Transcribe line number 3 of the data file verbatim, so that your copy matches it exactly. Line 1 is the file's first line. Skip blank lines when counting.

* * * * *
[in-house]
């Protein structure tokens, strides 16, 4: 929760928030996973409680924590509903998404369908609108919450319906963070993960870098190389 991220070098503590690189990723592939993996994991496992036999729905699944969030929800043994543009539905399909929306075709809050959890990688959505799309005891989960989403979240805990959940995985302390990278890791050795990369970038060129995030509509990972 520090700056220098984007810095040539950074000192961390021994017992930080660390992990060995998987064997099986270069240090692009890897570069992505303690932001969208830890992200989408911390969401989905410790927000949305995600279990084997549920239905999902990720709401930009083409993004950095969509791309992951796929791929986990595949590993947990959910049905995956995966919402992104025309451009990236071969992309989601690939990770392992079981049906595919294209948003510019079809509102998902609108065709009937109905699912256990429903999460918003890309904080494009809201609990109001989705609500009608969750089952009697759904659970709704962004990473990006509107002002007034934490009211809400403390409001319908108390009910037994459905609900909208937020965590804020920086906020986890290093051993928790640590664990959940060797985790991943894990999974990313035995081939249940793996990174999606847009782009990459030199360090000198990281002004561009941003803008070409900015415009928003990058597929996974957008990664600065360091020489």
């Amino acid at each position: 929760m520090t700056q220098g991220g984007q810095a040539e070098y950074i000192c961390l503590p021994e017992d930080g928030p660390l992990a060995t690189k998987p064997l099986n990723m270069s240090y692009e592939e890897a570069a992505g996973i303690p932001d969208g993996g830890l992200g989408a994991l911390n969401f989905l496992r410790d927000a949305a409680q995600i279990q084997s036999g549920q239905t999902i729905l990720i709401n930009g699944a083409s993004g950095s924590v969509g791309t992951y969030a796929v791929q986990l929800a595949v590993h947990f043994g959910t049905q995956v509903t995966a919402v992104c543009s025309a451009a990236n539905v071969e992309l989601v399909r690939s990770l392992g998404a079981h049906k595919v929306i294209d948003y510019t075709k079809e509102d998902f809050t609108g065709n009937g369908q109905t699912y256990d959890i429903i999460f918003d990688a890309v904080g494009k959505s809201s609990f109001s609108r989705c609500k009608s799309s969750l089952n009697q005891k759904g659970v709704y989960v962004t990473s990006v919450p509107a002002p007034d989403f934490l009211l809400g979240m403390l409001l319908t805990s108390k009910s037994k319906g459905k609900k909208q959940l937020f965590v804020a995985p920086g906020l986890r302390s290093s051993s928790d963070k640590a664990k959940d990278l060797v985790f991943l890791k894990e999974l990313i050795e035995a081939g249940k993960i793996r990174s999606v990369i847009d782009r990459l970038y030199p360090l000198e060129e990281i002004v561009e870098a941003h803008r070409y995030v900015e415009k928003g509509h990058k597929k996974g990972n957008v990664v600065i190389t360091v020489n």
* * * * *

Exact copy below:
């Amino acid at each position: 929760m520090t700056q220098g991220g984007q810095a040539e070098y950074i000192c961390l503590p021994e017992d930080g928030p660390l992990a060995t690189k998987p064997l099986n990723m270069s240090y692009e592939e890897a570069a992505g996973i303690p932001d969208g993996g830890l992200g989408a994991l911390n969401f989905l496992r410790d927000a949305a409680q995600i279990q084997s036999g549920q239905t999902i729905l990720i709401n930009g699944a083409s993004g950095s924590v969509g791309t992951y969030a796929v791929q986990l929800a595949v590993h947990f043994g959910t049905q995956v509903t995966a919402v992104c543009s025309a451009a990236n539905v071969e992309l989601v399909r690939s990770l392992g998404a079981h049906k595919v929306i294209d948003y510019t075709k079809e509102d998902f809050t609108g065709n009937g369908q109905t699912y256990d959890i429903i999460f918003d990688a890309v904080g494009k959505s809201s609990f109001s609108r989705c609500k009608s799309s969750l089952n009697q005891k759904g659970v709704y989960v962004t990473s990006v919450p509107a002002p007034d989403f934490l009211l809400g979240m403390l409001l319908t805990s108390k009910s037994k319906g459905k609900k909208q959940l937020f965590v804020a995985p920086g906020l986890r302390s290093s051993s928790d963070k640590a664990k959940d990278l060797v985790f991943l890791k894990e999974l990313i050795e035995a081939g249940k993960i793996r990174s999606v990369i847009d782009r990459l970038y030199p360090l000198e060129e990281i002004v561009e870098a941003h803008r070409y995030v900015e415009k928003g509509h990058k597929k996974g990972n957008v990664v600065i190389t360091v020489n």